Throughout the Middle Ages, the Roma were often serfs and slaves in feudal societies. In the 16th century, nomadic Roma communities were expelled from countries like Germany and France. In some other nations they were subject to ethnic cleansing. In an extreme example, Roma women living in Bohemia had their ears severed as a mark of their ethnic identity. Roma were still enslaved in Romania until the late 1800s.

Severe socioeconomic inequalities persist in societies where Roma live today.

“The racist narrative against the Roma necessarily ignores history,” Sali argued.

Many Roma settlements have high unemployment, unpaved roads, and unreliable access to health services and running water.

“The stereotype goes that we are impure, that we do not wash ourselves. But it is hard to wash yourself when you do not have running water,” Sali said. “And it is impossible to get a job if you do not wash yourself.”

The Roma’s struggles are a stark reminder of the continued human rights abuses that take place in Europe. Many suffer from housing discrimination, segregation, police brutality, inadequate access to education and health services, and racial stereotyping.

Instead of addressing these rights violations, many governments in Europe have a paternalistic approach to the Roma.

“One form of social control governments use is taking away Roma children,” Sali explained. “They say that Roma families cannot take care of them.”

In Central European countries like Hungary, the Czech Republic and Romania, Roma children are often funneled into “special” schools. From the outset, many Roma children receive a low-quality education designed for children with learning disabilities. The ERRC has contested this systematic discrimination before the European Court of Human Rights, but to little avail.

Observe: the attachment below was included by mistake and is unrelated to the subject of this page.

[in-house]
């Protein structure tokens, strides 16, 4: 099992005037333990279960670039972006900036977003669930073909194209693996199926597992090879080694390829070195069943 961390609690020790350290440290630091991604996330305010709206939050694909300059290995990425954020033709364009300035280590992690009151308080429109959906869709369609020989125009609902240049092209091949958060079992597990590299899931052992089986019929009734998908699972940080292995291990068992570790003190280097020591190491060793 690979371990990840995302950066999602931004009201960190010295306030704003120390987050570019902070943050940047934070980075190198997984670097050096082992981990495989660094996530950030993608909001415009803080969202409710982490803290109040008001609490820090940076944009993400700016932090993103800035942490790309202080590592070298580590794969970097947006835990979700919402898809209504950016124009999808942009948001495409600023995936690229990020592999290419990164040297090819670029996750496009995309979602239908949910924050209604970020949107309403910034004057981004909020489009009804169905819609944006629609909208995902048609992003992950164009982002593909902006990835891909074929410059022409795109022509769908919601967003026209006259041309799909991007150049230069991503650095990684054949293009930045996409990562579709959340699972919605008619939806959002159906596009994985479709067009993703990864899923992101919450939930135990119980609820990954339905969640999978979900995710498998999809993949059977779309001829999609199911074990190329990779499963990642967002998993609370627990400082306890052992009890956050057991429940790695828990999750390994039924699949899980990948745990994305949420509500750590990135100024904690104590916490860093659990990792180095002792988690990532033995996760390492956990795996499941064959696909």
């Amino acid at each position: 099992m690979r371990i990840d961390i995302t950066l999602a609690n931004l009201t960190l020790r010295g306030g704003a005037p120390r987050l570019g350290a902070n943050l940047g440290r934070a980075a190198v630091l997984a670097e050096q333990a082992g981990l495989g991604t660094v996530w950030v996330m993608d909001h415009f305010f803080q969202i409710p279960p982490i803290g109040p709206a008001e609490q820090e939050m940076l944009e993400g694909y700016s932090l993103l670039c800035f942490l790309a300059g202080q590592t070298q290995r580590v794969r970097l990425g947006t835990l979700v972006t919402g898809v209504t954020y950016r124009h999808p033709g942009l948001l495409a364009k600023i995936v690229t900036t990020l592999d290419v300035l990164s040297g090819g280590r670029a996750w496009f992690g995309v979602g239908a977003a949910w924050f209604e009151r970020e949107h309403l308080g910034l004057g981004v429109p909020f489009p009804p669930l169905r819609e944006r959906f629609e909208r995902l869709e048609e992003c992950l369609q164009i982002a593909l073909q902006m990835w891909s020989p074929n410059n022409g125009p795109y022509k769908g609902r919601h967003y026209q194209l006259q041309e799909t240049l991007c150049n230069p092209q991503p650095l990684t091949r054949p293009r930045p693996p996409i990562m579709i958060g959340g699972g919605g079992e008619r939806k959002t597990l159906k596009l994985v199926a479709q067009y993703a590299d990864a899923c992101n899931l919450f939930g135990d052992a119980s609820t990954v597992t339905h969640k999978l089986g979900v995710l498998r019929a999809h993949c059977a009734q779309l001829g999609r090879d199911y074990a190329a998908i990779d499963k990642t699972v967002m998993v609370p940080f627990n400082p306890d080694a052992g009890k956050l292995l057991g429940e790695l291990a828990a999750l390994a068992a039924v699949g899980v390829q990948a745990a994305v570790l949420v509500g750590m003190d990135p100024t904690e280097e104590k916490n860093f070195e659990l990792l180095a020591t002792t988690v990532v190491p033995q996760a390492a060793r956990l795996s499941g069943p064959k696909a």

Because international courts have few enforcement mechanisms, court rulings in favor of the Roma do not guarantee progress.

“If the political will is not there, then you have to sue,” Adam Weiss of the ERRC explained to me. “But even if you sue, change does not happen.”

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Gwendolyn Albert (left) and Martina, a Roma activist (right).

Gwendolyn Albert is an American living in the Czech Republic and a prominent Roma rights advocate. One of her priorities is securing compensation for the Roma women in the country who were sterilized without their consent. Her efforts thus far have been unsuccessful.

“In my opinion it is because the anti-Romani sentiment is so high that things that may sound like justice are not seen that way,” explained Albert “Justice is seen like something extra.”